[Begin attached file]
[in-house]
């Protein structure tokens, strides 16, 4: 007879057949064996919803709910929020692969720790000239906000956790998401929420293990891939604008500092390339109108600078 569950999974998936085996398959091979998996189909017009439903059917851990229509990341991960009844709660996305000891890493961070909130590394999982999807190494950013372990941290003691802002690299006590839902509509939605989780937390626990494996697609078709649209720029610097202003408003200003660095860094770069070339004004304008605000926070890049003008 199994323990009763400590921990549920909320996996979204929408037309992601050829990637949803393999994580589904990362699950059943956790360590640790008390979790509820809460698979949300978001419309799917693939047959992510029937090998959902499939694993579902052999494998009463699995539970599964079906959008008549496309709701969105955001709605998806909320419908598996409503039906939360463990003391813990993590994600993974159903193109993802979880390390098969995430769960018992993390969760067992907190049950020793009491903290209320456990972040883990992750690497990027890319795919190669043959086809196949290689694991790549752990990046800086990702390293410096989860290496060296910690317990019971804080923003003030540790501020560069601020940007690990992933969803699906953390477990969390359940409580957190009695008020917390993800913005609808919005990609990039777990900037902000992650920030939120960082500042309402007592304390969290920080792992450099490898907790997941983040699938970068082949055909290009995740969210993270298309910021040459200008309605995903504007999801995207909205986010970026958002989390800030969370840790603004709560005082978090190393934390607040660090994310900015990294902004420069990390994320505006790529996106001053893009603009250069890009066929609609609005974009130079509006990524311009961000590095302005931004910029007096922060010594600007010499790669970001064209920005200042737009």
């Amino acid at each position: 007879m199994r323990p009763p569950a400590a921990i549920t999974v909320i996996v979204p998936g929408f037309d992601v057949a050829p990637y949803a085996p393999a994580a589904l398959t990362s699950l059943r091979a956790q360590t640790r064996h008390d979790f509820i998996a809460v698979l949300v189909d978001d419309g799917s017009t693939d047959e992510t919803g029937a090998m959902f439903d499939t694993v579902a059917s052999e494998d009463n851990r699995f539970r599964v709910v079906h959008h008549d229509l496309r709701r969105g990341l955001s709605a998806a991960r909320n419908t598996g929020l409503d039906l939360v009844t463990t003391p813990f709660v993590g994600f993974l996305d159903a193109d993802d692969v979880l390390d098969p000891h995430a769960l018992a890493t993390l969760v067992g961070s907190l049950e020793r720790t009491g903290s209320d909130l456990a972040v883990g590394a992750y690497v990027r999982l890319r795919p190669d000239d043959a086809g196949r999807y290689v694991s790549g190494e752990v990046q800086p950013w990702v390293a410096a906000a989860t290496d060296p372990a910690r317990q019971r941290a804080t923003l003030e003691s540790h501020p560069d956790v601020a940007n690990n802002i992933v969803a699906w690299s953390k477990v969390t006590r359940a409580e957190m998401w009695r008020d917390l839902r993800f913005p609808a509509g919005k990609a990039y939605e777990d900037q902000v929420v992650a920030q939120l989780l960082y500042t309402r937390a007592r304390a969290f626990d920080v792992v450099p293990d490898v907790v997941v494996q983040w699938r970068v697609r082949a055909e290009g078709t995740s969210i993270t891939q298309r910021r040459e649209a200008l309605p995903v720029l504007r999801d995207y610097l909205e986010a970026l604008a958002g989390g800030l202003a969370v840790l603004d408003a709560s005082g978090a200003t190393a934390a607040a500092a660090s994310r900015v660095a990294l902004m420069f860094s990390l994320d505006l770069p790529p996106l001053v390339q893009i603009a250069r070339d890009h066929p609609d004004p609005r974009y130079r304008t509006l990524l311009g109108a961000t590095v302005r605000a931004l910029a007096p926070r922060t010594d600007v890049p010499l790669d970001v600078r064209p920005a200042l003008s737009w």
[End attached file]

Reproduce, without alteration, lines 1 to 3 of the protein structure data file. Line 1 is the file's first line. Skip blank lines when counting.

[in-house]
């Protein structure tokens, strides 16, 4: 007879057949064996919803709910929020692969720790000239906000956790998401929420293990891939604008500092390339109108600078 569950999974998936085996398959091979998996189909017009439903059917851990229509990341991960009844709660996305000891890493961070909130590394999982999807190494950013372990941290003691802002690299006590839902509509939605989780937390626990494996697609078709649209720029610097202003408003200003660095860094770069070339004004304008605000926070890049003008 199994323990009763400590921990549920909320996996979204929408037309992601050829990637949803393999994580589904990362699950059943956790360590640790008390979790509820809460698979949300978001419309799917693939047959992510029937090998959902499939694993579902052999494998009463699995539970599964079906959008008549496309709701969105955001709605998806909320419908598996409503039906939360463990003391813990993590994600993974159903193109993802979880390390098969995430769960018992993390969760067992907190049950020793009491903290209320456990972040883990992750690497990027890319795919190669043959086809196949290689694991790549752990990046800086990702390293410096989860290496060296910690317990019971804080923003003030540790501020560069601020940007690990992933969803699906953390477990969390359940409580957190009695008020917390993800913005609808919005990609990039777990900037902000992650920030939120960082500042309402007592304390969290920080792992450099490898907790997941983040699938970068082949055909290009995740969210993270298309910021040459200008309605995903504007999801995207909205986010970026958002989390800030969370840790603004709560005082978090190393934390607040660090994310900015990294902004420069990390994320505006790529996106001053893009603009250069890009066929609609609005974009130079509006990524311009961000590095302005931004910029007096922060010594600007010499790669970001064209920005200042737009």
């Amino acid at each position: 007879m199994r323990p009763p569950a400590a921990i549920t999974v909320i996996v979204p998936g929408f037309d992601v057949a050829p990637y949803a085996p393999a994580a589904l398959t990362s699950l059943r091979a956790q360590t640790r064996h008390d979790f509820i998996a809460v698979l949300v189909d978001d419309g799917s017009t693939d047959e992510t919803g029937a090998m959902f439903d499939t694993v579902a059917s052999e494998d009463n851990r699995f539970r599964v709910v079906h959008h008549d229509l496309r709701r969105g990341l955001s709605a998806a991960r909320n419908t598996g929020l409503d039906l939360v009844t463990t003391p813990f709660v993590g994600f993974l996305d159903a193109d993802d692969v979880l390390d098969p000891h995430a769960l018992a890493t993390l969760v067992g961070s907190l049950e020793r720790t009491g903290s209320d909130l456990a972040v883990g590394a992750y690497v990027r999982l890319r795919p190669d000239d043959a086809g196949r999807y290689v694991s790549g190494e752990v990046q800086p950013w990702v390293a410096a906000a989860t290496d060296p372990a910690r317990q019971r941290a804080t923003l003030e003691s540790h501020p560069d956790v601020a940007n690990n802002i992933v969803a699906w690299s953390k477990v969390t006590r359940a409580e957190m998401w009695r008020d917390l839902r993800f913005p609808a509509g919005k990609a990039y939605e777990d900037q902000v929420v992650a920030q939120l989780l960082y500042t309402r937390a007592r304390a969290f626990d920080v792992v450099p293990d490898v907790v997941v494996q983040w699938r970068v697609r082949a055909e290009g078709t995740s969210i993270t891939q298309r910021r040459e649209a200008l309605p995903v720029l504007r999801d995207y610097l909205e986010a970026l604008a958002g989390g800030l202003a969370v840790l603004d408003a709560s005082g978090a200003t190393a934390a607040a500092a660090s994310r900015v660095a990294l902004m420069f860094s990390l994320d505006l770069p790529p996106l001053v390339q893009i603009a250069r070339d890009h066929p609609d004004p609005r974009y130079r304008t509006l990524l311009g109108a961000t590095v302005r605000a931004l910029a007096p926070r922060t010594d600007v890049p010499l790669d970001v600078r064209p920005a200042l003008s737009w």